OBIEE Now Available for Download – Release Highlights

February 21, 2012 Oracle BI Suite EE

Well, the news broke late this afternoon that OBIEE was now available for download, so here’s some of the key new features that you should look out for once you’ve installed this new release. We’ll start first with the front-end, then take a look at some administration and server-side changes, and then say where Exalytics fits in with things.

From an end-user perspective, OBIEE provides a much-enhanced interface for analyses and dashboards, plus some changes to the way that you create BI Publisher reports. Starting off with analyses, one of the big changes is that you can now create selection steps for an analysis by right-clicking on it and selecting the step you wish to add. By adding this feature, it’s now possible to publish a basic analysis to the dashboard, then have the end-user add further steps to add, remove or keep dimension members; add totals, groups or calculated items, or otherwise manipulate the analysis results set. For me, this is the major new end-user feature in, and gives “power users” much more control over how results are displayed on their dashboards, especially considering that any selection steps they add can then be saved as a dashboard customization for later recall.

Now that it’s possible to add selection steps to an analysis after it’s been published to the dashboard, it’s especially important the end-user knows what selection steps have been applied, as well as any filters. Therefore, there’s a new Selection Steps view that you can add to an analysis compound layout, that shows you just what’s been applied.

As well as these changes to how analyses are presented, you can also now save analyses and other BI objects as favorites, which are then accessed from the global header area.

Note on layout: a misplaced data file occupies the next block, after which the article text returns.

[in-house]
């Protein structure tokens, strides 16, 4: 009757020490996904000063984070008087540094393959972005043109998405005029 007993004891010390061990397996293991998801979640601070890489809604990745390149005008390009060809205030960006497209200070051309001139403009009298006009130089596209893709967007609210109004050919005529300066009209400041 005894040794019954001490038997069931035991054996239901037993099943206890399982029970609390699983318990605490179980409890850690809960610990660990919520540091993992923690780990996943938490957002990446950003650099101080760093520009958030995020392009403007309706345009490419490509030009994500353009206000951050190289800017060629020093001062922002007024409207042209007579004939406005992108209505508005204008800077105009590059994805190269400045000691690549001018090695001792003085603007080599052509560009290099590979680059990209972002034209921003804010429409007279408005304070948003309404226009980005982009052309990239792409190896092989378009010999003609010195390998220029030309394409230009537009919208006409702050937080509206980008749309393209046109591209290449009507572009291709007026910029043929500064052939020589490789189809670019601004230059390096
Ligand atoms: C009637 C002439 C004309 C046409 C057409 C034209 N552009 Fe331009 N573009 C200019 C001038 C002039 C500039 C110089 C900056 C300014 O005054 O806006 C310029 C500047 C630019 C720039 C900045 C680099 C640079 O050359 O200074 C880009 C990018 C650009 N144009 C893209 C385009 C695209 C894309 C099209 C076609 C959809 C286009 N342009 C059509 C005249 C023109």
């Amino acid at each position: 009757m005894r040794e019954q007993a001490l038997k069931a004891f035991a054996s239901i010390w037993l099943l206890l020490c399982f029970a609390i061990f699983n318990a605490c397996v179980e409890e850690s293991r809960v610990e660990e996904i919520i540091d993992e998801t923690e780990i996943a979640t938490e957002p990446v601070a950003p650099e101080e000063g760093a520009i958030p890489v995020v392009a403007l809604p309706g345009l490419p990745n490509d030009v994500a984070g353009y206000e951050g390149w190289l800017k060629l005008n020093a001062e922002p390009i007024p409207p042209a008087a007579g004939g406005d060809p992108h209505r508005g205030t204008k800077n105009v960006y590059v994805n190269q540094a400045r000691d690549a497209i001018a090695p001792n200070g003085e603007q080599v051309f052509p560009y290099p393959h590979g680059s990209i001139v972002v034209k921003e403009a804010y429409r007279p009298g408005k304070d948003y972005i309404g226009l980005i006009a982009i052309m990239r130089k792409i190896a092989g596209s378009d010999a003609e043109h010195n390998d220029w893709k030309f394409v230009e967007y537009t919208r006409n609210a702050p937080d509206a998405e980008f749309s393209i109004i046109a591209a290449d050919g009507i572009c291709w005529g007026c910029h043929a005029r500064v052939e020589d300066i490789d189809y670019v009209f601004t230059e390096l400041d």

Another new feature, inspired by Exalytics (more on this later) but available for all installations, is the ability to remove the Apply and Reset buttons from prompts. To do this, you can either set this at the individual prompt level, or you can remove them at the dashboard page level. Once you do so, any change to a prompt value will trigger an automatic refresh of those analyses connected to the prompts, though you should use this feature with care if not using an Exalytics, OLAP or fast-database data source.

There’s also a bunch of miscellaneous enhancements to the front-end including adding of new columns to existing views automatically, a new wizard for creating BI Publisher reports, and the ability to rename views once you’ve created them. We’ll post more on the new front-end features in a few days.

In terms of the repository (RPD), the major new change is the introduction of MDS XML as a repository storage option, and the ability now to integrate the Oracle BI Administration tool with source control systems. MDS XML is a fore-runner of future changes to how the Oracle BI Repository is structured and stored, and allows us to save the repository, not as a single monolithic binary file, but instead as a set of XML files. Each XML file contains the definition of an individual repository object, with objects corresponding to logical and physical tables, logical dimensions, logical joins and so on. The main point of MDS XML is to be able to upload these XML documents to a source-control system, with the XML documents then needing to be re-saved as a single RPD file before you can then upload it to the Oracle BI Server in the Oracle BI Domain. It’s not really a substitute for MUD, it’s more a way of integrating with source control, and we’ll have a posting on how this works, in detail, on our blog tomorrow.

Finally, the other major thing that enables is Oracle Exalytics BI Machine, one of which is on order for us and due to be delivered in the next couple of weeks. Exalytics uses an optimized version of OBIEE as its business intelligence platform, which includes a new utility called the Summary Advisor used for recommending and creating in-memory aggregates. Again, keep an eye on the blog for more details next week on Exalytics, including how the Summary Advisor recommends and generates aggregates and how TimesTen works under the covers.

So that’s it for now. We’ll be back tomorrow with the next installment in Endeca week, and then check back later in the day for the more details on version control within the Oracle BI Administration tool.